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How Personal Projects Can Grow Your Career: A Chat With Chris Luu

// Sebastian Tarrant 2020

Chris Luu is an art director at Johannes Leonardo, a New York City advertising agency. In this article, we’re exploring how Chris’s creative side-projects contributed to putting him where he is today.


Chris is living in many ways, the quintessential creative’s dream.

His Instagram features photography from skateboarding adventures around the world, personal art projects, a vibrant, international friend group and his own advertising work - displayed in bright lights in the centre of Times Square. For many of us going through the university process, this could feel like an idealistic dream, way off in the distance. But there’s so much that Chris has done that we can learn from, to potentially be able to put ourselves in the same position in the future.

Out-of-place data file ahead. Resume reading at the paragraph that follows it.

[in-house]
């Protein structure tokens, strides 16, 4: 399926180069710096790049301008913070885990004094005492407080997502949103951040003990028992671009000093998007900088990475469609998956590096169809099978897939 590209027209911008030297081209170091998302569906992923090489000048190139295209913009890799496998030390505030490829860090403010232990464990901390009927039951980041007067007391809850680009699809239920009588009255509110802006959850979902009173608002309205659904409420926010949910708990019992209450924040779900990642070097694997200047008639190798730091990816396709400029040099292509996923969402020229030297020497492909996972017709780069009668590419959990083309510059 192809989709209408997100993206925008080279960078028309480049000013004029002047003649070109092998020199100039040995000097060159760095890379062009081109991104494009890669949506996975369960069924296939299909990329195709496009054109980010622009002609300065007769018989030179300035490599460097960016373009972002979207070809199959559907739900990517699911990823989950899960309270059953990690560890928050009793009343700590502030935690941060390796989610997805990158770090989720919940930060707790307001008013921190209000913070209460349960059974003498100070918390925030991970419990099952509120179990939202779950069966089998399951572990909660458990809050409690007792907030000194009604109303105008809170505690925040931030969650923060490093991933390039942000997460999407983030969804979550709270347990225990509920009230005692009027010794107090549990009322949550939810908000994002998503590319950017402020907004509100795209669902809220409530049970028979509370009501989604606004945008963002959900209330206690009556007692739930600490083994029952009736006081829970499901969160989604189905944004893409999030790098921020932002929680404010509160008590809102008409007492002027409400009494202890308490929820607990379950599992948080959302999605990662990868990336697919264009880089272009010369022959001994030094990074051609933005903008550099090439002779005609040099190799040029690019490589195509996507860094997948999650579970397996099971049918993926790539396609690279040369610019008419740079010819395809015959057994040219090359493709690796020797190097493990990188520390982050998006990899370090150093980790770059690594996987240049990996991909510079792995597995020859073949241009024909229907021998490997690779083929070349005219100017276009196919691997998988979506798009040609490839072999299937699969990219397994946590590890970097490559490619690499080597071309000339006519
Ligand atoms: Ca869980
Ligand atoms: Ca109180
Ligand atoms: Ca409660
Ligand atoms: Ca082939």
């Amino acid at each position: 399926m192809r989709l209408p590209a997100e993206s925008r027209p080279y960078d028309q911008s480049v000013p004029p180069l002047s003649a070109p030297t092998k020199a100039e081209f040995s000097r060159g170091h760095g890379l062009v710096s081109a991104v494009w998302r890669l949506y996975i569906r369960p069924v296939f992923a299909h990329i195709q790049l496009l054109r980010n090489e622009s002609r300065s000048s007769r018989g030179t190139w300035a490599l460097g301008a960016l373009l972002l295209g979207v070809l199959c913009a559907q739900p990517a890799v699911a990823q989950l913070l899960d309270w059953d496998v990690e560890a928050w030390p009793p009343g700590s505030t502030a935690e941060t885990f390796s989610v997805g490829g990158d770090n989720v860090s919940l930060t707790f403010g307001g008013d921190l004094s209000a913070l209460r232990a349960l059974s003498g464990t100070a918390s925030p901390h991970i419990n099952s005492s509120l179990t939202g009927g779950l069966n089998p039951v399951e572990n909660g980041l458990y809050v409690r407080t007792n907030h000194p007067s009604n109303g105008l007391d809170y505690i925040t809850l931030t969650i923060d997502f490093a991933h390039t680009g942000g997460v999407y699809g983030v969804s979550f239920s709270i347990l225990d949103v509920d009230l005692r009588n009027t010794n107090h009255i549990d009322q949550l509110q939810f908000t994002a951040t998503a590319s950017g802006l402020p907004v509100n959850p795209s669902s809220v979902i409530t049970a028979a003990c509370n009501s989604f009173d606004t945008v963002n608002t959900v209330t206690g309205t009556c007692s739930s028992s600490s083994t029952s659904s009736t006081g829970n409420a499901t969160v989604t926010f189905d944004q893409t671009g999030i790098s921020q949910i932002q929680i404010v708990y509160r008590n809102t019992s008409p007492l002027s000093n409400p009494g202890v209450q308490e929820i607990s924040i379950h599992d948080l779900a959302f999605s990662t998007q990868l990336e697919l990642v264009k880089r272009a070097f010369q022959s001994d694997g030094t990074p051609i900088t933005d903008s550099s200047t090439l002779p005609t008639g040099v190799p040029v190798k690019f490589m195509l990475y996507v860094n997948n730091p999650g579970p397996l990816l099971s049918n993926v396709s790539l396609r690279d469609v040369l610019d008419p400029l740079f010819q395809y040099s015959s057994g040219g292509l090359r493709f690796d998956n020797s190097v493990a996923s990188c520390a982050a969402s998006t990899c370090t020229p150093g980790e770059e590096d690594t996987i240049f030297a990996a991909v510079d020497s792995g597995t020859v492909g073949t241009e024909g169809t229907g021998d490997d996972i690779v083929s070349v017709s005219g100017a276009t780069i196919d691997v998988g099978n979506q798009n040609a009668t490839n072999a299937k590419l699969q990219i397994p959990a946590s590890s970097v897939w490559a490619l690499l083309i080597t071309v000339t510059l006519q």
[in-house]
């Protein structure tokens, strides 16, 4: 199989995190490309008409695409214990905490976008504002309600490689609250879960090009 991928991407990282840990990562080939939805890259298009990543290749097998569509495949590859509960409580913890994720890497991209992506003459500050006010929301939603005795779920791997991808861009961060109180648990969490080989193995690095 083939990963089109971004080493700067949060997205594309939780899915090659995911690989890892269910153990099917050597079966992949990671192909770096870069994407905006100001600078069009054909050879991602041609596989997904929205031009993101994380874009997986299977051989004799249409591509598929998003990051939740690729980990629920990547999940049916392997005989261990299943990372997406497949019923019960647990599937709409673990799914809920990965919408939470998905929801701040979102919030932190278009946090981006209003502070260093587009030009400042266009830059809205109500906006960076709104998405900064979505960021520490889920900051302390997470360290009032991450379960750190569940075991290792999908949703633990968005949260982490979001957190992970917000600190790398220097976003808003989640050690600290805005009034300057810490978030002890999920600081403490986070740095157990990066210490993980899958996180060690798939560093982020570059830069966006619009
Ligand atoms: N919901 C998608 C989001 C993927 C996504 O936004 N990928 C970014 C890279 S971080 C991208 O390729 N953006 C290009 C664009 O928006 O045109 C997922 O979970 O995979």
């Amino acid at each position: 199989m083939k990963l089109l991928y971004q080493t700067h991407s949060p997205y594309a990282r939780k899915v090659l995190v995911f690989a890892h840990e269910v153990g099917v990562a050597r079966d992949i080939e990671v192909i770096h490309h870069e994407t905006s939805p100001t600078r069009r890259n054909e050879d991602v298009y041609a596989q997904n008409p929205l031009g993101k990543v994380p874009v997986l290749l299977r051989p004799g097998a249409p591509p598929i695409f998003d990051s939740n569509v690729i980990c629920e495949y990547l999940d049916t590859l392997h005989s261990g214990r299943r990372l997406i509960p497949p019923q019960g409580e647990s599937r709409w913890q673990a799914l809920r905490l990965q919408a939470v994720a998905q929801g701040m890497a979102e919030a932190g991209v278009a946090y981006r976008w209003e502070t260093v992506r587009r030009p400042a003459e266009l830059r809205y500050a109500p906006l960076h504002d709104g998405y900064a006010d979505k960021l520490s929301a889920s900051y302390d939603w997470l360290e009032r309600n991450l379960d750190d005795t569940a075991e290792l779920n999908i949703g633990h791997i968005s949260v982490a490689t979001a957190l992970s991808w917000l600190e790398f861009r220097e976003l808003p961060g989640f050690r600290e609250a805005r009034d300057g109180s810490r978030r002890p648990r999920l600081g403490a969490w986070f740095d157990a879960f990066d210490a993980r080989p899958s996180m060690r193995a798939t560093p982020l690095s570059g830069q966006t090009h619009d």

When I was investigating Chris’ background, his inherent creativity and passion for art and culture struck me. Not only this, but he took his passion and applied it to his own personal projects. Chris once turned Perth streets into a gallery, by placing photos he’d taken over many years behind the glass of phone-boxes. When NYC was facing the brunt of COVID – 19, Chris and a couple of friends, created signage that would lift people’s spirits and bring people together, and placed them on public bridges on late-night missions. These personal projects have been an ongoing trope throughout Chris’ life and it’s something that I believed needed to be explored.

Chris' personal work in Perth and NYC. Check out more here.

Once I actually got to speak to Chris about the role of these projects in his life, he recalled the negative response he received when undertaking the phone-box project.